6. Assessee's case was that the factory building in respect of which it claimed depreciation at the rate of 15% was a part of an air-conditioning machinery or plant. At the request of the assessee, the learned members of the Tribunal inspected the cold storage and found that the walls of the building in respect of which depreciation at 15% was being claimed was being used as freezing chamber containing insulation material like cork, etc., to keep it at the appropriate temperature. It was impossible to work the cold storage plant without such a treatment to its walls. The Appellate Tribunal found that the building which was being used as freezing chamber, though not a machinery or part thereof, was a part of the air-conditioning plant of the cold storage and the assessee was entitled to claim special depreciation at 15% on its written down value. The question, therefore, that arises for consideration is whether the Tribunal was right in holding that the building in question was a part of the air-conditioning plant of cold storage.
7. In common parlance the word 'plant' includes within its ambit buildings and equipments used for manufacturing purposes. On the observation made by the members of the Tribunal it is obvious that the building in question would be a part of the air-conditioning plant of the cold storage, in the sense in which the word is understood in common parlance. Section 43(3) of the Income-tax Act, 1961, gives an inclusive definition of the expression 'plant' in these words:
' 'Plant' includes ships, vehicles, books, scientific apparatus and surgical equipment used for the purposes of business or profession.'
8. This indicates that the legislature intended to give to the word 'plant' an extended meaning which went even beyond that conveyed by it in common parlance. It surely did not intend to exclude from its ambit things which would normally be included in it. Viewed in this light, the building in question would be a part of the plant used for air-conditioning the assessee's cold storage and the assessee would be entitled to claim depreciation with regard to it at 15% on its written down value.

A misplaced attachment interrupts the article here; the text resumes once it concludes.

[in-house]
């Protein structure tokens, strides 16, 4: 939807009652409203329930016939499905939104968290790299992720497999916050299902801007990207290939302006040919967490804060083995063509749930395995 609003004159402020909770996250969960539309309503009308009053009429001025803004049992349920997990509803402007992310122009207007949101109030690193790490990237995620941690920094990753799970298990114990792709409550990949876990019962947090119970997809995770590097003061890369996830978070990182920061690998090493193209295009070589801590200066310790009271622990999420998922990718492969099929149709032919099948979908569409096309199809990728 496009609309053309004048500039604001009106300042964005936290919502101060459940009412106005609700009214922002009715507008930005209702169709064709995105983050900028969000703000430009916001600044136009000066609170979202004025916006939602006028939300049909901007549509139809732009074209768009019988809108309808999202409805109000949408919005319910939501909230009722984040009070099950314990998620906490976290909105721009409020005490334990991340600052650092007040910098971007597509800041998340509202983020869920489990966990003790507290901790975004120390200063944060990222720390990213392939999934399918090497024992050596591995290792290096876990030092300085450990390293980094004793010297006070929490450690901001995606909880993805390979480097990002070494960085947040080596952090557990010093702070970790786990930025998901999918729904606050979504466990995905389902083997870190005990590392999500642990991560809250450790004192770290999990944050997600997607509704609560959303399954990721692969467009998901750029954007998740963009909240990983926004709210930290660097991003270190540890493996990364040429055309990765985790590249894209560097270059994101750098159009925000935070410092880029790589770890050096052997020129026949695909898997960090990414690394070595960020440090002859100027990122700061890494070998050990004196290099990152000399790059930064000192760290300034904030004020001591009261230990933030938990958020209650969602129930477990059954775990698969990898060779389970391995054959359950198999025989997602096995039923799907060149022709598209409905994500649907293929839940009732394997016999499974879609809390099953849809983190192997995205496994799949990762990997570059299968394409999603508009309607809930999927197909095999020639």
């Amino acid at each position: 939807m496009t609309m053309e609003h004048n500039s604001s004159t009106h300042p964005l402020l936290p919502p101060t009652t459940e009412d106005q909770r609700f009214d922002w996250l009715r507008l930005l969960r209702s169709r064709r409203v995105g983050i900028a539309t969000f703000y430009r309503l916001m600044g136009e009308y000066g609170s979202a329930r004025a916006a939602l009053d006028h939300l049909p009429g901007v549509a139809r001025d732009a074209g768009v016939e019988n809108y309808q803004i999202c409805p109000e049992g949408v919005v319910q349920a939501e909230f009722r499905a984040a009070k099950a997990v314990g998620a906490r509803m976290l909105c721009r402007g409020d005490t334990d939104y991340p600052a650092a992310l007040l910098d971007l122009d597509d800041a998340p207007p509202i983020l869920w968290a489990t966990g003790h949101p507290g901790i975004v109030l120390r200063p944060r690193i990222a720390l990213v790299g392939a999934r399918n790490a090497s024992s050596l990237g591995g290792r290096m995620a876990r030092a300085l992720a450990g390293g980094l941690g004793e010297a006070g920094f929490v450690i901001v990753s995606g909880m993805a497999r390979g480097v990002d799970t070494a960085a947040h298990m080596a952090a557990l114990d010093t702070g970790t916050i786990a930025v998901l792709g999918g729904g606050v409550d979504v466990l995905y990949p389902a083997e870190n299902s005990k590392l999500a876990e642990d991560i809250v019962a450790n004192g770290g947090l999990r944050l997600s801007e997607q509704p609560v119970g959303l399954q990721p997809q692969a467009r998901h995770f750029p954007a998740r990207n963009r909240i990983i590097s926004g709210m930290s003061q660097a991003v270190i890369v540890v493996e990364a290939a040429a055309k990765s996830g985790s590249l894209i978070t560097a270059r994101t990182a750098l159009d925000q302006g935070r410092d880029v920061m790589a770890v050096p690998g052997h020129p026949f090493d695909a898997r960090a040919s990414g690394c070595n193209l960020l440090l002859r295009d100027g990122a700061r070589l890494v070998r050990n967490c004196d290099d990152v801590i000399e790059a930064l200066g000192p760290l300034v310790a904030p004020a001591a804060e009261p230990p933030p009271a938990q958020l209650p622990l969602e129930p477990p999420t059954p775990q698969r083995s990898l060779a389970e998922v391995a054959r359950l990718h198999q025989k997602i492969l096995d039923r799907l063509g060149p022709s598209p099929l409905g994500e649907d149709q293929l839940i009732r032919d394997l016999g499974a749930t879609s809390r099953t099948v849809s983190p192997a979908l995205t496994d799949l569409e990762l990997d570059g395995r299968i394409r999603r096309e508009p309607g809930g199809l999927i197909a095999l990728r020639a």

9. So far as the second question is concerned, the Tribunal found that in the previous year relevant to the assessment year 1965-66, the assessee had paid a sum of Rs. 14,742 to the Allahabad Electric Supply Undertaking as cost of transformer and charge for service line for meeting the assessee's requirement for extended load which could not be supplied over the existing line. However, the ownership of the line was to vest in the undertaking. It is not disputed that the aforesaid expenditure was incurred by the assessee in connection with its business and that it was not an expenditure of personal nature. It would be inadmissible as a deduction only if it could be shown that it was an expenditure of capital nature. It is on this point that there is a controversy between the Commissioner and the assessee. The Commissioner of Income-tax claims that such an expenditure is an expenditure of capital nature, whereas the assessee claims it to be revenue expenditure.